Small-scale chrome miners have invaded Mapanzure area in Zvishavane, Midlands Province, where they are conducting illegal mining activities along the Gweru-Zvishavane railway line, amid growing fears of destruction of the infrastructure, which could ultimately lead to derailments.
The illegal miners have also left a trail of destruction on the environment along the mineral-rich Great Dyke where abandoned pits are posing a deadly threat to human life and livestock.
Chrome is a blackish mineral used in the production of stainless steel. The product is in demand in Asia, particularly in China and Singapore.
Most of the chrome mines are dotted along the Great Dyke, a narrow series of long, low ridges and hills stretching for about 515km from near Harare into the Midlands.
Illegal gold panners’ activities threaten the railway line as they mine next to the line at Adams Farm under Chief Mapanzure in Zvishavane
Some of the minerals found in the Great Dyke include chrome, gold, silver and platinum.
Increasing demand for chrome on the international market has spurred a rush by both local and foreign companies to set up operations to mine the sought-after mineral in some Midlands districts. Zimbabwe boasts the world’s second largest chrome reserves behind South Africa.
A local publisher crew yesterday visited Adams Siding in Mapanzure, about 30km out of Zvishavane Town and observed that the area is littered with disused opencast mine pits that have become death traps to both humans and livestock.
The small-scale miners use heavy-duty equipment to extract chrome with little regard to infrastructure such as roads, railway line and schools. They use some of the most rudimentary techniques that include digging open pits that they later abandon after exhausting the mineral deposits.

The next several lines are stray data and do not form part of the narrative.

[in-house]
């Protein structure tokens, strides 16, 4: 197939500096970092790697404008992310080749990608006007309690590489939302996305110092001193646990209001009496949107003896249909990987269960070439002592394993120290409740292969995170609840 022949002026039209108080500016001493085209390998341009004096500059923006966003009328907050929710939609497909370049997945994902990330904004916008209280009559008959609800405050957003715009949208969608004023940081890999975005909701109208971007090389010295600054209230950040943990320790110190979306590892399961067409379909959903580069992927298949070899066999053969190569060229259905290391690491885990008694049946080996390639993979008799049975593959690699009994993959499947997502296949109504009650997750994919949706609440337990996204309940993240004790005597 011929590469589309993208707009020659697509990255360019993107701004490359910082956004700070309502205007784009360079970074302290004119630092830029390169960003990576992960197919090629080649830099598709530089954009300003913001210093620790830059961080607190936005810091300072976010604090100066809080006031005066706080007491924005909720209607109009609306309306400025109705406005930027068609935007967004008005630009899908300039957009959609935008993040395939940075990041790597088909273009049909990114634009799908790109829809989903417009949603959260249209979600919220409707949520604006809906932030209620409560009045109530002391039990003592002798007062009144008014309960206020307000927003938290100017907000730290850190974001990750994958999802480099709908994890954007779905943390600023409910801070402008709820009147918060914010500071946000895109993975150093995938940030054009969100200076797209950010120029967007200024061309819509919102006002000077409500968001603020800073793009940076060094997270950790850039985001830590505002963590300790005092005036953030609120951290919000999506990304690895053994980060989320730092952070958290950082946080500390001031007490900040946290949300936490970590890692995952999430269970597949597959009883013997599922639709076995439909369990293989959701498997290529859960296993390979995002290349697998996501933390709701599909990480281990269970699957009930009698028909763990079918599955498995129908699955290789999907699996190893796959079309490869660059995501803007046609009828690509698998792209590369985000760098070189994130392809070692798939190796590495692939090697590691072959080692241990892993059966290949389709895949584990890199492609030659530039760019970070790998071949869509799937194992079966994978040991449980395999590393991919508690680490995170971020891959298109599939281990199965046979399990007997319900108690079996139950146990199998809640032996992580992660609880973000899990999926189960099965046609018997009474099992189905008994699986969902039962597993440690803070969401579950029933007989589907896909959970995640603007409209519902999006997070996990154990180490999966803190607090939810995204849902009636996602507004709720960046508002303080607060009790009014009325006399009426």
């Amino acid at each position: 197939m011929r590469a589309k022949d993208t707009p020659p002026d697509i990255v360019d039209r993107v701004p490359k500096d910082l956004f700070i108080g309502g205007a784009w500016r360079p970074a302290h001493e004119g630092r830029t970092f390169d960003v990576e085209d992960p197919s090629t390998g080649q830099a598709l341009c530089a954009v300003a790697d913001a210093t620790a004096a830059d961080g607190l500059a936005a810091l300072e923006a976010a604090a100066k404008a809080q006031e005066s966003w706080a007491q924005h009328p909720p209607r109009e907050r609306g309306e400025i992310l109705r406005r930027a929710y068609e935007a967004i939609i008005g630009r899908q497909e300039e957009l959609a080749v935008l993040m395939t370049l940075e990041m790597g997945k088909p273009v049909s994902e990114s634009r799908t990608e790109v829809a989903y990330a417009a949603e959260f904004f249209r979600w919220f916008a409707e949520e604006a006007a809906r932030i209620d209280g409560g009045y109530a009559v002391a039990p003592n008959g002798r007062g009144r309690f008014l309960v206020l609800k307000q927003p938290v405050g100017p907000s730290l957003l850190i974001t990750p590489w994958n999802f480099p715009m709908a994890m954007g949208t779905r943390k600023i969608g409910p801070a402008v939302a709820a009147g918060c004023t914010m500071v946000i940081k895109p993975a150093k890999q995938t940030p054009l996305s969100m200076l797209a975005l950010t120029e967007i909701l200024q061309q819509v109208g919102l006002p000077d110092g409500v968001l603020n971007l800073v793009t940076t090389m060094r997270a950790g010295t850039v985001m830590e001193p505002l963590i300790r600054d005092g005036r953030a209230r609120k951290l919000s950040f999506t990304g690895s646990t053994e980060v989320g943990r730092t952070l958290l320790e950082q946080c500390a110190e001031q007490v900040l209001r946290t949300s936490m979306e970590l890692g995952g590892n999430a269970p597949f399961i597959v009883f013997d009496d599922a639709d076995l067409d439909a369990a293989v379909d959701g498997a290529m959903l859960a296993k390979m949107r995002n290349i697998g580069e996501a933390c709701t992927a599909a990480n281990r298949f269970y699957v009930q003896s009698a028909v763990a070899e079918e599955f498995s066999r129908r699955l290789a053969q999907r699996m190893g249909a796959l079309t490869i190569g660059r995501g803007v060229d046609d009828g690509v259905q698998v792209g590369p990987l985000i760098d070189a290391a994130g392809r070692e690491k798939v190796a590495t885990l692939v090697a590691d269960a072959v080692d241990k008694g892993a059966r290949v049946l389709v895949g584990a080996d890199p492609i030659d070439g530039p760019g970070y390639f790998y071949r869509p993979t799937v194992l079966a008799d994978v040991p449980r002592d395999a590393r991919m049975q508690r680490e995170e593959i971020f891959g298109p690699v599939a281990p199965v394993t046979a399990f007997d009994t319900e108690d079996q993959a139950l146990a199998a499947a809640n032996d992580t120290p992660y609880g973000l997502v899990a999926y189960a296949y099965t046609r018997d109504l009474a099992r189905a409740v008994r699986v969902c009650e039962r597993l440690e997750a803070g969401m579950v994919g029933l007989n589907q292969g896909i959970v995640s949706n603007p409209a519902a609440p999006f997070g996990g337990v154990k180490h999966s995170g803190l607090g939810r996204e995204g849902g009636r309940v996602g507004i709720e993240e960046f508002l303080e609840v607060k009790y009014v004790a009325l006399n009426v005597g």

Chrome mining activities have caused irreparable damage to the environment, especially in Shurugwi, Zvishavane and Mberengwa.
National Railways of Zimbabwe (NRZ) acting spokesperson Mr Martin Banda said 18 650m of rail has been affected by illegal mining activities that have seen some encroaching into rail leading to the ballast on railway tracks on tracks falling into the pits.
He said the affected area around Adams stretches for about 12km. Other areas in the Midlands affected by illegal panning activities include Lalaphansi, Oreti and Shurugwi.
“The NRZ has observed with concern, the disturbing increasing incidences of illegal mining activities and ground subsidence after heavy rains fill up pits and tunnels left previously by illegal mining activities along the railway system. Adams Siding near Zvishavane is one of the areas where illegal mining activities are taking place too close to the railway line,” said Mr Banda.
Section 38(3)(c) of the Railway Act chapter 13:09 prohibits: “Digging excavation, drilling tunnelling under or otherwise tampering with the ground within 40 metres on either side of the middle of a railway track to the actual or potential detriment of the safety of railway traffic.”
Mr Banda said illegal mining activities are also happening in other parts of the country particularly in Tatagura, Mazowe, Bindura Town, Jumbo Siding in Mashonaland Central Province.
“Illegal miners have however ignored this and in some cases, they dig within two metres from the railway line and under it. This destabilises the formation of the land traversed by the railway line leading to derailments and delays in train movement as the effects significantly result in reduced speed or decommissioning of the affected line until repairs and filling of pits have been done.”
Mr Banda said the illegal mining activities have a negative bearing on NRZ business and the country’s economy.
“In some communities along the line of rail have been dumping garbage on the railway line posing a risk to the passengers and the goods.”
Mr Banda said the rate of encroachment on railway lines where people have built houses on or near the railway line has also increased.
“This is dangerous for people to build any structures within the railway reserve because the company moves hazardous goods such as acids, fuels and in an event of an accident many lives could be lost.
“In other cases, some unscrupulous people have been caught removing concrete sleepers, ballast stones and rail components from the track which in some way causes derailments,” he said.